Some folks live their lives, do spectacular things consistently, and are never known beyond their circle of family and friends. I love people like that, who do great things not for any recognition, but because those things need doing and those things make the world a better place. These are some everyday heroes I know:
Olivia: Olivia is a grandmother of many and a great grandmother to more. She works in our cafeteria, one of a handful of elderly ladies who work part time there. They arrive early enough in the morning that it could still be called nighttime to roll out homemade tortillas, doughnuts, and biscuits as big as my hand for children who come ready to eat. Olivia and her husband are far from wealthy financially. They subsist on her part time salary and what he draws from Social Security. Their home is old and small, but immaculate.
State budget woes have forced school districts to make painful cuts. When it became apparent one part time worker would have to be trimmed from the already spare cafeteria staff, Olivia could see how troubled the other ladies were who worked with her, since they were all single. She went home, prayed, and talked with her husband. The next day, she went to the supervisor with a strange request.
"You can cut me, and I want to continue to work. For free, " Olivia said to the supervisor, whose mouth had dropped open.
"Whaa, uhh, uhh, what?" she squeaked out. "Work for free? No salary?"
"No salary," replied Olivia. "If you're able to start paying me later, then that's fine, but if you can't, that's fine, too."
Every morning, Olivia is at her station with her trademark smile and warm biscuit, tortilla, or doughnut to pass out to the students. "And it's a good morning today!" she tells each of them. And it is.
Jenny: When I began losing the first of the 167 lbs I've lost., I was too embarrassed to go to a gym to exercise. All my workouts were done at home. I longed to join a group, but just couldn't force myself. One morning after church, Jenny with the gorgeous, sculpted body caught me in the foyer. "Hey, you're losing weight! Are you exercising?" I told her I was, but only at home.
"You need to come to my exercise class. The price is right because it's free, and I'll kick your butt, but you'll feel comfortable within the class."
At the prodding of one of my daughters, I finally went. Jenny was right. I felt very comfortable with her style of teaching, and she did kick my butt. Jenny's motto is, If you puke, clean it up. If you faint, roll out of the way so no one steps on you. And if you die, make sure someone comes to pick up your body.
Her no nonsense, no whining approach to working out has made a believer out of me and all the women who come. Many of the others are single moms, with pinch tight budgets and great responsibilities on their shoulders. A number of them have come out of bad relationships and their self image has taken a hit. Jenny prods and cajoles them into shape, giving them laughs and a safe place to be part of group. She always refuses to take a cent for her efforts, although she usually ends up buying or seeking out donations of equipment and even workout clothes and shoes for them.
There are also a couple of us who have come out of morbid obesity and although we have thought at times we were going to die in her workouts, she's got us all still living, breathing, and stronger than ever.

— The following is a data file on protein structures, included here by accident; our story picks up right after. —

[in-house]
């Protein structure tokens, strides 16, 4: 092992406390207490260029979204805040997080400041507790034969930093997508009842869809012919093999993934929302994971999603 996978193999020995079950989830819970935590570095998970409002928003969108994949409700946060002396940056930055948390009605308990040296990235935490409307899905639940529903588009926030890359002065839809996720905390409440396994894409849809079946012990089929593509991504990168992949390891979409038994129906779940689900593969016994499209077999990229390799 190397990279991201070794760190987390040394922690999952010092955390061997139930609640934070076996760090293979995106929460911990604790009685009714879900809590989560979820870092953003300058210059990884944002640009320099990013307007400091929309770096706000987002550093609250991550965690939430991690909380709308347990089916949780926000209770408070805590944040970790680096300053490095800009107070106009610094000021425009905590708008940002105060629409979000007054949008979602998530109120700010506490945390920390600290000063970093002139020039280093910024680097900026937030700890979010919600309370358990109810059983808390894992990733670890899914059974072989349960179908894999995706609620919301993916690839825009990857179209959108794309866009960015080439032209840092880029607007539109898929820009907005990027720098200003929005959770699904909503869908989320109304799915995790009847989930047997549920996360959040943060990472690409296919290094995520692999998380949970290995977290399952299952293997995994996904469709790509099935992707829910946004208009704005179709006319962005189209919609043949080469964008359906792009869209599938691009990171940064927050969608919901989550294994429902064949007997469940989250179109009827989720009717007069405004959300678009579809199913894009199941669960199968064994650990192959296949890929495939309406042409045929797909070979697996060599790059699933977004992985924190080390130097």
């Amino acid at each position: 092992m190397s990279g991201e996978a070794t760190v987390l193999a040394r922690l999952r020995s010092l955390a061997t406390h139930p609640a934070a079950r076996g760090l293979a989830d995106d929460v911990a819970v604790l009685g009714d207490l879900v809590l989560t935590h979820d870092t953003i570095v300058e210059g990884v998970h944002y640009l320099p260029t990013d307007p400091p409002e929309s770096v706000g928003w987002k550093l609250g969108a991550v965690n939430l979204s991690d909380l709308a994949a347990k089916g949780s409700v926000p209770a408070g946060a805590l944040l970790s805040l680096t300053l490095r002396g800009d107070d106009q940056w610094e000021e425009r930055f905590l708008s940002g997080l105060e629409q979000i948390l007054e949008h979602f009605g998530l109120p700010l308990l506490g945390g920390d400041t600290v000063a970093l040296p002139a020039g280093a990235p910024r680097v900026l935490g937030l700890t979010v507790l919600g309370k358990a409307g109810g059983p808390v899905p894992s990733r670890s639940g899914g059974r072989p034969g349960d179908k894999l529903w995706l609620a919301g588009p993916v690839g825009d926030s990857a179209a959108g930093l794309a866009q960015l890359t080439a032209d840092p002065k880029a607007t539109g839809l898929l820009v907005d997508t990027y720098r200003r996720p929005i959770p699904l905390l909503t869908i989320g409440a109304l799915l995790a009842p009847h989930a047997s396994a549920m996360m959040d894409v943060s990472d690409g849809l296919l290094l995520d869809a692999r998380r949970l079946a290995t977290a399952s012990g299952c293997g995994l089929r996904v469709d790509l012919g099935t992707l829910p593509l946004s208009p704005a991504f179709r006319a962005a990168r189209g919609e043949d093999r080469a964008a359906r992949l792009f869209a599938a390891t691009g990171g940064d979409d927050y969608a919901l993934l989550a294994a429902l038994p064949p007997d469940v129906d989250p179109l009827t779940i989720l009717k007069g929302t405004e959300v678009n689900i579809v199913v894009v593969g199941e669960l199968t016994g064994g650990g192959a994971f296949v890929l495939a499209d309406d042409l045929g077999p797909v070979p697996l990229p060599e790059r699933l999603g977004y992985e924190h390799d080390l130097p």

Naomi: Naomi and Lyle were literally childhood sweethearts. They met in the second grade and it was in the third grade he told her she was going to be his wife. She thought he was crazy, but sure enough, when they were 18, they married and he shipped off to fight in World War II.
Her prayers for him were fervent, and the Lord brought him home safely after two years of combat. Her hopes of building their family took a cruel turn when she suffered miscarriage after miscarriage. Lyle didn't want to adopt, so she swallowed that dream and poured herself into caring for him. People said they almost moved as one person, they were so close.
When Lyle died in their 64th year of marriage, Naomi thought it best that she should die, too. She even asked God to take her home. She was disappointed each morning when she awoke, still breathing. She finally gave herself a good talking to and decided since she was still breathing each morning, she must still have purpose.
She remembered how she had longed for children, and although she had many nieces and nephews and their families to dote on and love, she wanted to do more. She went to a large children's hospital that cares for babies born too early and those battling serious diseases. She read how these babies needed human touch to help them thrive, and sometimes their exhausted parents needed breaks. So Naomi became a rocker.
She reports every morning to a special room where she disinfects herself, dons a sterile gown, and receives babies to cuddle and rock.
While she rocks them, she sings them the songs she stored in her heart but never got to sing to her own children. She whispers in these babies' ears and tells them they will be great men and women some day, how much they are loved, and how very special they are. When the nurses come to pick them up from Naomi, the babies are calm and peaceful, their vitals are strong.
And Naomi, who once asked God to end her life, now prays for more days so she can continue to love these little ones.